For half an hour, speaking fluently without recourse to notes, Olmert dealt with the core issues of the negotiations with the Palestinians.
As far as the borders are
concerned, Olmert argued, agreement had been almost reached. The border would be
based on the (pre-1967) Green Line, with exchanges of territory that would leave
the large settlement blocs in
In this matter, it seems, a consensus has gradually come into being. But only in principle, because two large boulders block the way to an agreement.
The settlements hard on the border should not pose too much difficulty. The Etzion Bloc, Modi’in-Illit and Alfei Menashe are located almost on the border, and can be exchanged for Israeli land.
But two settlements that
are located deep in Palestinian territory – Ariel and Ma’aleh Adumim - pose
quite different problems. Ariel is located
If Ma’aleh Adumim were to
be connected with
The evacuation of these
two big settlements would pose a huge problem. Their continued existence would
pose an even bigger one. Perhaps creative solutions can be found: staying there
under Palestinian sovereignty, or remaining as small enclaves inside the
Palestinian state. Some think of connections such as tunnels, bridges or special
roads, like the one that once connected West Berlin with
The solution will largely
depend on the nature of the border between
ACCORDING TO Olmert, the
This will necessitate a
further big concession on the part of the Palestinians, since some Jewish
neighborhoods have been built as settlements beyond the Green Line. For their
readiness to allow them to be joined to
But the main thing is
that Olmert has finally laid to rest “
BUT THE most important breakthrough in Olmert’s speech was on the refugee front.
Olmert agreed that Israel
should admit its part in the creation of the problem, and proposed to Abbas a
comprehensive plan for the re-settlement of all refugees, including the return
of some tens of thousands to
The importance of this point cannot be exaggerated. The refugee problem has profound emotional ramifications. It touches the very roots of the Israeli-Palestinian conflict. Until now, all Israeli governments have denied our responsibility and refused to discuss the return of even one refugee (except some miserly “family reunion” cases).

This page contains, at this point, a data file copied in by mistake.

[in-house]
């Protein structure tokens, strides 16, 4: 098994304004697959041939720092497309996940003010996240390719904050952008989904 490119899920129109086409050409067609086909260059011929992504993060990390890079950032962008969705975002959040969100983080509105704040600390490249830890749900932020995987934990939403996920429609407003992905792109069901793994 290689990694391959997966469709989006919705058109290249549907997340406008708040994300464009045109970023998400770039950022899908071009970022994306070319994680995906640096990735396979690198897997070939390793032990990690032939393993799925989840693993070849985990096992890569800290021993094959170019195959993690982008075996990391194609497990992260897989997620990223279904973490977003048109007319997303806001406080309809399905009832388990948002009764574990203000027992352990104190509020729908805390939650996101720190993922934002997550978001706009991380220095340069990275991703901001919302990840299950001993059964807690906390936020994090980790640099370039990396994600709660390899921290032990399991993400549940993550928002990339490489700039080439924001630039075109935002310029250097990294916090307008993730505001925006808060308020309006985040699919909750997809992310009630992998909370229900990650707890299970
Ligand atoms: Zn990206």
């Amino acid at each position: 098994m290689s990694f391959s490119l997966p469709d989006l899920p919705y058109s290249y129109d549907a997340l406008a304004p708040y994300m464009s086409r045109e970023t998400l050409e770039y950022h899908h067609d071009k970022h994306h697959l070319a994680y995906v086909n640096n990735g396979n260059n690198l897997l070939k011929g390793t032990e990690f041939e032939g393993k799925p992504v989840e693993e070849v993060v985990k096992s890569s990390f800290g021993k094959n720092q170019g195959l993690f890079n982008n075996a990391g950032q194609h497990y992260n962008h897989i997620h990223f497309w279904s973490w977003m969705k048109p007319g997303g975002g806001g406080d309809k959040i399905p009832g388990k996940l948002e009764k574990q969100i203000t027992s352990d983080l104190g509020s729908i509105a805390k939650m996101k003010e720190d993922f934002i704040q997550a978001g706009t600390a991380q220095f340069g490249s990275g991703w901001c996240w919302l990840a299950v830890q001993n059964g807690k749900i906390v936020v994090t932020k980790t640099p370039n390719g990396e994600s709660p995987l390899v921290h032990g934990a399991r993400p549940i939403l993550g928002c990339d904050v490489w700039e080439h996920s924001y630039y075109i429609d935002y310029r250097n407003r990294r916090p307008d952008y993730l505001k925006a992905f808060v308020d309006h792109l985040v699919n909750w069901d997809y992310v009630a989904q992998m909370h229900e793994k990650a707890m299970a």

To my mind, the number proposed by Olmert is less important than his agreement to allow the return of refugees at all. As the joke goes, after the respectable lady agreed to sleep with the gentleman for a million dollars, “now that we have agreed on the principle, we must discus the price.”
If the negotiations are
no longer about “whether” refugees will come back, but about “how many”, no
doubt agreement can be reached. (Gush Shalom proposed 50 thousand a year for ten
WHY IS this important? With Olmert’s popularity approaching zero, does it really matter what he says at all?
Olmert is an optimist and has a lot of self-confidence. He believes that he will get out of his troubles somehow and return to the political arena. He really believes that he can become Prime Minister again.
No one denies that he has very sharp political instincts. If a person with such ambitions proposes an agreement, it means that he is convinced that these positions are now accepted by the great majority.
That’s the reason I suggest taking a good look at Olmert’s fingertips.